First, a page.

About two decades ago, I picked up historian Niall Ferguson's great book, "Colossus: The Rise and Fall of the American Empire." You can order the book here.
At the very start of his book, Ferguson does what "big thinkers" do. He looked at myriad examples of invasions--not just American invasions--and extrapolated a set of stages that in many ways seem applicable to most military invasions.
The ginning up of support for the invasion. Usually, the assertion that the enemy possesses some sort of existential threat.
The overwhelming power of American forces carries the day.
The oppressed people will greet Americans as liberators.
The enemy is defeated but isolated elements remain intractable and wage asymmetrical warfare against American troops. America slowly realizes the isolated elements aren't isolated and can no longer abide the cost of the war in blood and treasure.
America declares our mission victorious and over. Our troops leave. And the invaded country goes on about its business much as it would have had we not invaded.
I read those summary steps just as the United States invaded Iraq. I quickly checked when Colossus was published--how did Ferguson get the path of our engagement so right so close to that war. It was then I realized Ferguson had been writing about the US invasion of the Philippines in 1898.
A couple nights ago, I finished another excellent history, written by someone who has a view as nearly as large as Ferguson's, English Historian, Tristram Hunt.
Hunt writes the story of the rise and rise and rise and then collapse of the Wedgwood company. Its path from a small kiln to one of the world's leading luxury brands to receivership.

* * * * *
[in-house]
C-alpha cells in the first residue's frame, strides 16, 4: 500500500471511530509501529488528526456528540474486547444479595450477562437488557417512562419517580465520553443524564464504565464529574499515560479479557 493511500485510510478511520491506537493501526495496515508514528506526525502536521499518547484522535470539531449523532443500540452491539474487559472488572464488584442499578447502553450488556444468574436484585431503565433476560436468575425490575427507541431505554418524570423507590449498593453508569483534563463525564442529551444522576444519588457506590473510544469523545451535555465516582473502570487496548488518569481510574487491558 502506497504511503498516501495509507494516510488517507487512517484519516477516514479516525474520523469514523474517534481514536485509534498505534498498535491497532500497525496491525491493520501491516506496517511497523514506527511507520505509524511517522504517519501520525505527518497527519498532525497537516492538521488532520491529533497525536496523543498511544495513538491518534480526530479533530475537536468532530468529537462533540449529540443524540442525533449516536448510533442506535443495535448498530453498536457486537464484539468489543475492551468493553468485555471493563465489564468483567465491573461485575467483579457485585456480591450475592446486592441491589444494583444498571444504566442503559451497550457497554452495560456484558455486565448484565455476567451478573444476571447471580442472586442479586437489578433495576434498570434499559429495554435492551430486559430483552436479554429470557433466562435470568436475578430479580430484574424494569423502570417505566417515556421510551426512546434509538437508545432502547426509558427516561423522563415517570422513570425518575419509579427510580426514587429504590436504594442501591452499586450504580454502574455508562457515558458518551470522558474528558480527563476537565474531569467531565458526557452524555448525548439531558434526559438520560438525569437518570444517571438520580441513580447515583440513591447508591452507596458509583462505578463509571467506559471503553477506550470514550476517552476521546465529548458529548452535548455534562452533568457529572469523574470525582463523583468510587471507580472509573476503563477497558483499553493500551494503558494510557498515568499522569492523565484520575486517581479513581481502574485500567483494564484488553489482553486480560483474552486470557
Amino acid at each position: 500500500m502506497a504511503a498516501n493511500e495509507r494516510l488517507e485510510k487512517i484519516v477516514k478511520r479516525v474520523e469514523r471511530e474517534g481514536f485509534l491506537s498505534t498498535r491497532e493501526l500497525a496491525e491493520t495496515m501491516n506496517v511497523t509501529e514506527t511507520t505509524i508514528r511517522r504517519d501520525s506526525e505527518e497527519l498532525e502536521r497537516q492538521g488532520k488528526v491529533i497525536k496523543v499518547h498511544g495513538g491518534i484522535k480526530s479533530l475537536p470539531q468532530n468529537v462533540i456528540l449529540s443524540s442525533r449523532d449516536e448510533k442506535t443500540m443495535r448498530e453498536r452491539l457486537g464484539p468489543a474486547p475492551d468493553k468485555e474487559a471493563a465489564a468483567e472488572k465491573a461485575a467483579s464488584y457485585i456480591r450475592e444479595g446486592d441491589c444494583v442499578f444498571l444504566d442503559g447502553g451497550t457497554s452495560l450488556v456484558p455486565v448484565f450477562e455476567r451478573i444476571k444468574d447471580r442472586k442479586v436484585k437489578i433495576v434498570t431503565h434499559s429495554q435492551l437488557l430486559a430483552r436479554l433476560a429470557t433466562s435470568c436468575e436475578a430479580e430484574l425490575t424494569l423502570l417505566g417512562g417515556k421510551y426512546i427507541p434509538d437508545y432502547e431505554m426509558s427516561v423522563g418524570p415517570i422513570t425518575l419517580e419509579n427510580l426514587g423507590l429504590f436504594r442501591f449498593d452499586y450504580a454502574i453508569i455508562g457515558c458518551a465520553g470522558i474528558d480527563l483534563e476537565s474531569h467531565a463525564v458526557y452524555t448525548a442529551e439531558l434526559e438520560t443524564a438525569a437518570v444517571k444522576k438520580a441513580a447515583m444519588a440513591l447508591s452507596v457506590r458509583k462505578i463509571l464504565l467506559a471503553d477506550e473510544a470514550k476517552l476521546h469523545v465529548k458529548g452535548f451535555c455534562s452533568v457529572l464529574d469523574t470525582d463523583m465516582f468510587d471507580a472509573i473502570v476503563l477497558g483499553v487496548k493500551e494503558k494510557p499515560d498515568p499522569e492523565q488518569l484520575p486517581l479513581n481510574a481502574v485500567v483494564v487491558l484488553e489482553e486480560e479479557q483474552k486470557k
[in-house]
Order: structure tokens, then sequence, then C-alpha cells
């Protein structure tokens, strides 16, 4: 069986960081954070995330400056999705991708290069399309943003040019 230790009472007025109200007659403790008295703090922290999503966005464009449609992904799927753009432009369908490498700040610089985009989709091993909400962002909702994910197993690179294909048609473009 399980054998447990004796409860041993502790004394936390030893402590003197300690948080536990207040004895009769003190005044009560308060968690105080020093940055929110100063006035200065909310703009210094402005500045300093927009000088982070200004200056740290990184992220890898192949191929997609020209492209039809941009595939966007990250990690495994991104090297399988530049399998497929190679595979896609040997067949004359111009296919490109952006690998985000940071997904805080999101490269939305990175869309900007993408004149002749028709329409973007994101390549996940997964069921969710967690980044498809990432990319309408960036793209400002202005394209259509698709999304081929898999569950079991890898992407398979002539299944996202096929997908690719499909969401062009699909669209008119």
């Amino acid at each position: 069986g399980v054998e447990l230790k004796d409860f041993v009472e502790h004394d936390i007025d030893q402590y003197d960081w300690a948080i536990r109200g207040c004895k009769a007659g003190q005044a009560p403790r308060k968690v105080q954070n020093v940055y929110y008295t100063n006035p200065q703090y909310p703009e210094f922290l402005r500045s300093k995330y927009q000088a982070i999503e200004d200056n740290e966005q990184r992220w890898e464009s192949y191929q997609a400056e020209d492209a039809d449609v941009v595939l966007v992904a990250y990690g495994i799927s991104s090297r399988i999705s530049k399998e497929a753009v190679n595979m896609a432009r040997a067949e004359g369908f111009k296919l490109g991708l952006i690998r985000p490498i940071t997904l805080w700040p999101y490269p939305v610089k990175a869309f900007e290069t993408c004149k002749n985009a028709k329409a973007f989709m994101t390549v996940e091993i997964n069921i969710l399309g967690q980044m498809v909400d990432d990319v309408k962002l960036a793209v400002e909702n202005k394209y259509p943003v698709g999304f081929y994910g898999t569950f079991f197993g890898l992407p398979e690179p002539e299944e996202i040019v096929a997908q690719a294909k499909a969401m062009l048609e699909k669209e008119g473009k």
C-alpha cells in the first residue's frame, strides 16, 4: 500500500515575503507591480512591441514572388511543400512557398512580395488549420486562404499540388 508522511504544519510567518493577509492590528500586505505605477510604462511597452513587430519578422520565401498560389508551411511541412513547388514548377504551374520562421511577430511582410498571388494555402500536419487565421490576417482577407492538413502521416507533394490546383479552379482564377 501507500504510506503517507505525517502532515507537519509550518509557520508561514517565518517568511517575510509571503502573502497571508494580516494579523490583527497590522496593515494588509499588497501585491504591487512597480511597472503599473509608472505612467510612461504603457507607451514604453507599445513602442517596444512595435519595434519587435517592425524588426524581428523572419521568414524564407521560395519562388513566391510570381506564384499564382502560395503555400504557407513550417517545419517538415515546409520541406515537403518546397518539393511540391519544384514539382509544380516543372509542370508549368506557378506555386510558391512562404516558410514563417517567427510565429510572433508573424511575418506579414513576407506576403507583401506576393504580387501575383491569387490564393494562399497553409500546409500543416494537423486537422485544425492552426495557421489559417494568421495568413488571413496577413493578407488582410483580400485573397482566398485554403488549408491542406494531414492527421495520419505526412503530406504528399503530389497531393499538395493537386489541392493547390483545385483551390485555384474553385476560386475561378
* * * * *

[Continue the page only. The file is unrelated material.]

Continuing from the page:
It occurred to me that Hunt was setting out the steps of economic greed and collapse that could be extrapolated to include the pattern followed by most modern collapses--and the let's say de-fusing of the modern advertising industry under its current holding company masters.
All of this to my mind is very "ontogeny recapitulates phylogeny." That is the life and death of one organism resembles the life and death of an entire species or ecosystem.
The industry is successful, unique and profitable. The revenue from the industry not only created a thriving industry, it accounted for the financial well-being of thousands of employees.
Giant capital enters the scene and convinces industry owners--usually not the founders (they've died or retired) of how much richer and more important they'd be if they merged with like-minded companies.
Major industry consolidation happens. But the quality of work plummets. Workers who had been the industry's prize asset, are treated with disdain. They cost a lot. They're skilled. Consequently, the workforce shrinks dramatically.
With giant capital in control, the search is on for more efficiencies. That means more mergers which almost always promise 1+1=3 and almost always result in 1+1= .72. These consolidations are less and less sensible--and result in even more reductions in force. Meanwhile, with little corporate oversight, the leaders of giant capital treat their conglomerate as essentially an ATM. They pay themselves and their cronies unaccountably giant salaries while reducing costs everywhere else.
These companies no longer provide a high-quality product or service (they've de-skilled.) Demand drops and those in control say the industry itself has outlived the times. Giant capital goes home with millions. They often default on pensions. And the hoi-polloi find jobs in other industries.
This is what happened to Wedgwood, which was at one time the global gold standard in luxury housewares. It was merged with Waterford crystal and half a dozen or more other china companies, then production was relocated to Thailand, destroying an industry that had been viable in the United Kingdom for most of four centuries.
Of course, as Alben Barkley was said to have said, "The vice presidency isn't worth a bucket of warm piss." Extrapolation, as I am engaged in here, might be worth even less.
Sorry for getting all toity in my hoity-ness.